There is another option - Carvana, a completely online car buying experience. Carvana has an inventory of over 20,000 used cars available for purchase, including Teslas. With Carvana you're able to pre-qualify for financing and see personalized terms on their inventory. They're also able to deliver the Tesla straight to your door and allow a 7 day test to own period.
Keep in mind that for the moment, Teslas are expensive to repair because there are very few service centers that exist. You won’t be able to take this car to your local mechanic. Instead, you may have to get it shipped to a service center that’s hundreds or thousands of miles away. If you buy a used Tesla, pay attention to how many miles the car has, because the factory warranty only lasts for 4 years or 50,000 miles. Any issues with the car after that point are 100% your responsibility to pay for.
In the United States, the average car has a fuel economy of 24.8 miles per gallon (MPG). To make the math easier to understand, let’s round that up to 25. According to the Federal Highway Administration, people drive different amounts at different ages in their lives, but it’s a safe estimate that if the age group that can afford a Tesla is driving around 15,000 miles per year, on average. (There are multiple mile-tracking apps you can download on your phone if you need help tracking your own miles.)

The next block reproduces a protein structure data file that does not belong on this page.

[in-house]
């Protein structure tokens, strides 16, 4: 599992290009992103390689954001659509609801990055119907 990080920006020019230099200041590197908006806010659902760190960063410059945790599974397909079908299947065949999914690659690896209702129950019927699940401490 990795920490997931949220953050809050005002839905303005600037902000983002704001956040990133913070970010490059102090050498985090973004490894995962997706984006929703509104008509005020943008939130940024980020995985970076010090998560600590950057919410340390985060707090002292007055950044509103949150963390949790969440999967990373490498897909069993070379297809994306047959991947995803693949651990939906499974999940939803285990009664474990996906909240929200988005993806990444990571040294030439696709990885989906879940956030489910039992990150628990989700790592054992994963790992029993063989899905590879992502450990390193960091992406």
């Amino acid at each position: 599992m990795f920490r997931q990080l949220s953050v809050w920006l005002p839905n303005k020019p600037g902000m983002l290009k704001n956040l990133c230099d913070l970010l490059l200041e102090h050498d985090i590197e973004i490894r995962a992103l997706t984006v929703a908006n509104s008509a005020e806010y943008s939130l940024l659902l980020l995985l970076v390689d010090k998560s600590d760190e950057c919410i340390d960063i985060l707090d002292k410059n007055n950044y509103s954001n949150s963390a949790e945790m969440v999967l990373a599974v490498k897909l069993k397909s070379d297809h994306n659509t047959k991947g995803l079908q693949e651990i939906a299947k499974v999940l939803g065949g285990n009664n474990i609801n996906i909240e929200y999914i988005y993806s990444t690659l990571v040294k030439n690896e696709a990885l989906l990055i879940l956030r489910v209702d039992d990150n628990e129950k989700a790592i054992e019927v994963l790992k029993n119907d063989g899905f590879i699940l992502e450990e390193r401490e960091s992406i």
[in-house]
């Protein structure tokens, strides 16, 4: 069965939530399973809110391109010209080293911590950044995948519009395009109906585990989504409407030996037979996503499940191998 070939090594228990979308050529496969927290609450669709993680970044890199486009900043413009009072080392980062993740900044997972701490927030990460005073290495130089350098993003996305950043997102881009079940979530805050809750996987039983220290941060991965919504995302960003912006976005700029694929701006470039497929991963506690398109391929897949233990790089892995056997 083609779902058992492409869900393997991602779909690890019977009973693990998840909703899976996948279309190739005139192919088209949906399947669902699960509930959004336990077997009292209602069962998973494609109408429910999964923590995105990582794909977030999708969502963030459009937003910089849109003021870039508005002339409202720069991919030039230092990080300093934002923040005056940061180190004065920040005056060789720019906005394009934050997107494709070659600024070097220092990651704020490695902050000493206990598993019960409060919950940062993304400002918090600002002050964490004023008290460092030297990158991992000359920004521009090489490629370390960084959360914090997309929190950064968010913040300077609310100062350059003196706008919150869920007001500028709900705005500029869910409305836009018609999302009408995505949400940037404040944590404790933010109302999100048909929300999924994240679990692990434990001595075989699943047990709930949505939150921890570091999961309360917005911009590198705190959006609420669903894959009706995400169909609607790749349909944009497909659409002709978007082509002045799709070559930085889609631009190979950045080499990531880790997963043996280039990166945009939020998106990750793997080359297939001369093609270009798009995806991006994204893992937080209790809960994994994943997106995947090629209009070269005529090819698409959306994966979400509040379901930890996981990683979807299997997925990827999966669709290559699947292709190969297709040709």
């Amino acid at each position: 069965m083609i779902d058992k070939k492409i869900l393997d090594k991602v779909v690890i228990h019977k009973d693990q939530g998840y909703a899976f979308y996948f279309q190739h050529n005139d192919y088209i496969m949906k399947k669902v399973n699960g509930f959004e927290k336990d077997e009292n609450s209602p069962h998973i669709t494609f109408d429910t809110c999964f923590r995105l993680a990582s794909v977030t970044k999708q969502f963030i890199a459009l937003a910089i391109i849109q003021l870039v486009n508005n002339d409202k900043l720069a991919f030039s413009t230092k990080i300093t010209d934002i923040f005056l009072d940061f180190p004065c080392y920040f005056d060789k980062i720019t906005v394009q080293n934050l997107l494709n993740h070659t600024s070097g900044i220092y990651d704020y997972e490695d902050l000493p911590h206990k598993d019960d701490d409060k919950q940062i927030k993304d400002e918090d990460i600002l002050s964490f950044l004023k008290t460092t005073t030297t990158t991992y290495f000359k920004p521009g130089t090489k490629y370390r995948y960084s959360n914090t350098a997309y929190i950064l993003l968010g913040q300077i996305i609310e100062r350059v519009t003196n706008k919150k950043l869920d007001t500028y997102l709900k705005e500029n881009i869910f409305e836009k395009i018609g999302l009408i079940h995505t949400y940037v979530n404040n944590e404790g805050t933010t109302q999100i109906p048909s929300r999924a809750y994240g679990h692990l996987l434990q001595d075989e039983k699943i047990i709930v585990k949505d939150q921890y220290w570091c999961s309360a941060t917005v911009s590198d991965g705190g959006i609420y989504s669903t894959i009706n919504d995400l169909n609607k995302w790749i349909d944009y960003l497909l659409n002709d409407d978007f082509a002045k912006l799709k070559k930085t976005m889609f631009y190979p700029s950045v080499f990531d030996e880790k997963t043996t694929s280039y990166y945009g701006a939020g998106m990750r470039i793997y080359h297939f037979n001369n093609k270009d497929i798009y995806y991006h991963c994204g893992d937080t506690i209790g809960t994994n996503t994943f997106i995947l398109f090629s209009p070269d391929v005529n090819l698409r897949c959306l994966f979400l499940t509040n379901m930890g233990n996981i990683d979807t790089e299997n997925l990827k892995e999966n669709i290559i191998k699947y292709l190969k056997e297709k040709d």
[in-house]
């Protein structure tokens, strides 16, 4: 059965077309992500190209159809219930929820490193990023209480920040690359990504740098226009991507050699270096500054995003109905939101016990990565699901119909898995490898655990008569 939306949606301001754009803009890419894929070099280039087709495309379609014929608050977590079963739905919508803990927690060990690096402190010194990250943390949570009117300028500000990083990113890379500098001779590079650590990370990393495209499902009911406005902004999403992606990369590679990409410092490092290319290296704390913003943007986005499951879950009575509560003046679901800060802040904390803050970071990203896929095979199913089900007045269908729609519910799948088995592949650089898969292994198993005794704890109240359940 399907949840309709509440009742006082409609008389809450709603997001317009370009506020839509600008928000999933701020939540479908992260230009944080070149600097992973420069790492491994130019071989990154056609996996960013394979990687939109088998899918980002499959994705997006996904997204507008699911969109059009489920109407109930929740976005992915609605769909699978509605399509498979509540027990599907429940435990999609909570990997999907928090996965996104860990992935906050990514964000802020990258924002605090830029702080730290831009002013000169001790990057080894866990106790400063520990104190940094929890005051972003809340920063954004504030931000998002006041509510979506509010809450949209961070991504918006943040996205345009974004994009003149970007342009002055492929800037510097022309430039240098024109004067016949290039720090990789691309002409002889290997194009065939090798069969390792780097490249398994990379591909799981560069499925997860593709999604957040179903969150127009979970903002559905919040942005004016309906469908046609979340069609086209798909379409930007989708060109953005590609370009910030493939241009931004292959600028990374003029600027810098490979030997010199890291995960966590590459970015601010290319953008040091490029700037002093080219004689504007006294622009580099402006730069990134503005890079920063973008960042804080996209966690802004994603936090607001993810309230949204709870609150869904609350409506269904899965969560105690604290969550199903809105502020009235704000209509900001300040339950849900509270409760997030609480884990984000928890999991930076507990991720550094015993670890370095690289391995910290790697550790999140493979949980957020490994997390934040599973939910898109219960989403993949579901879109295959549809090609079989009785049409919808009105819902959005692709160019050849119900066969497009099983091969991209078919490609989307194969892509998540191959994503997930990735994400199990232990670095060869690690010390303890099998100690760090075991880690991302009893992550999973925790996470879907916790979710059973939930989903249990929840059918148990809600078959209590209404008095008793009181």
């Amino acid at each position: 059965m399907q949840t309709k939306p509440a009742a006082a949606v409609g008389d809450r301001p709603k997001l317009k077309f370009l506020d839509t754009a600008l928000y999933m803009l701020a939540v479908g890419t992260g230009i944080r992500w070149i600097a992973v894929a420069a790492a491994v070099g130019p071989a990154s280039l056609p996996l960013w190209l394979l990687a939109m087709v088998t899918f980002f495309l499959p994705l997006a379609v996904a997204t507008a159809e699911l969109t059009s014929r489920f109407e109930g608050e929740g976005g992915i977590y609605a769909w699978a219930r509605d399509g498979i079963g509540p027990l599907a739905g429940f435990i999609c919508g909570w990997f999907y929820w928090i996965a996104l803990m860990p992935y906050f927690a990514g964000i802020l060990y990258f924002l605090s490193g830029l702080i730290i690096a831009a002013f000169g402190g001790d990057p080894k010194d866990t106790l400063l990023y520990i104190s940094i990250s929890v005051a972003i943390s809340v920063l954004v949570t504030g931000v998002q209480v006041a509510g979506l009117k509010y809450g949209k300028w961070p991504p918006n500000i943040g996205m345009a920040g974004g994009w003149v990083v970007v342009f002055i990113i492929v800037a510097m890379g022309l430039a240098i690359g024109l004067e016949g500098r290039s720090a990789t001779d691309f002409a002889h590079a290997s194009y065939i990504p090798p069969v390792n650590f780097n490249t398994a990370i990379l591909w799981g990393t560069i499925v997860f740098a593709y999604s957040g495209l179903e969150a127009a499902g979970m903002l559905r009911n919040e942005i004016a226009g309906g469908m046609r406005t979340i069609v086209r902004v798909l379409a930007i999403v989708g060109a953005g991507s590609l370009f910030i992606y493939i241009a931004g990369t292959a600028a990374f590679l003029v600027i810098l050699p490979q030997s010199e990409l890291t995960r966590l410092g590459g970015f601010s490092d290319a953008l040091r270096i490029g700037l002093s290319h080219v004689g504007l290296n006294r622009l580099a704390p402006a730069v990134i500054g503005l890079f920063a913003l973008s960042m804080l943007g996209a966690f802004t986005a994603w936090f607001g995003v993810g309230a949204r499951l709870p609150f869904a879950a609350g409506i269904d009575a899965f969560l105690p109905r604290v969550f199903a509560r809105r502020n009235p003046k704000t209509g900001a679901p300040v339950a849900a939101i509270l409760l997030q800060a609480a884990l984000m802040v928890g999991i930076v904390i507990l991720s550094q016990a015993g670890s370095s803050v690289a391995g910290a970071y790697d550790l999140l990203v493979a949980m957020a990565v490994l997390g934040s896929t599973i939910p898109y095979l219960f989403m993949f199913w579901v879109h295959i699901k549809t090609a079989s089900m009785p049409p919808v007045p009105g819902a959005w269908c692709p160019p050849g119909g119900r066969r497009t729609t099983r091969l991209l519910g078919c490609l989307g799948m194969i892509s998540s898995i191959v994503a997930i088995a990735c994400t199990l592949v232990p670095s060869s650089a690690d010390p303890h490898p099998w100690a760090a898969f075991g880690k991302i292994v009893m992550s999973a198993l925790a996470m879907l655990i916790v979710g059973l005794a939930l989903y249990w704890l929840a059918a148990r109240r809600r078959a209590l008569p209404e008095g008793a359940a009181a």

So, the next thing we need to take into consideration is the price of gas. We all know that gas prices go up and down in step with natural disasters and political events around the world. As of right now, it’s safe to estimate that gas is $2.50 per gallon. (Note: using round numbers makes the math a heck of a lot easier to understand.)
So, let’s break it down: if you drove 15,000 miles in one year, you can drive 25 miles with one gallon of gas. That means you’re going to have to buy 600 gallons over the course of one year (15,000 / 25 = 600).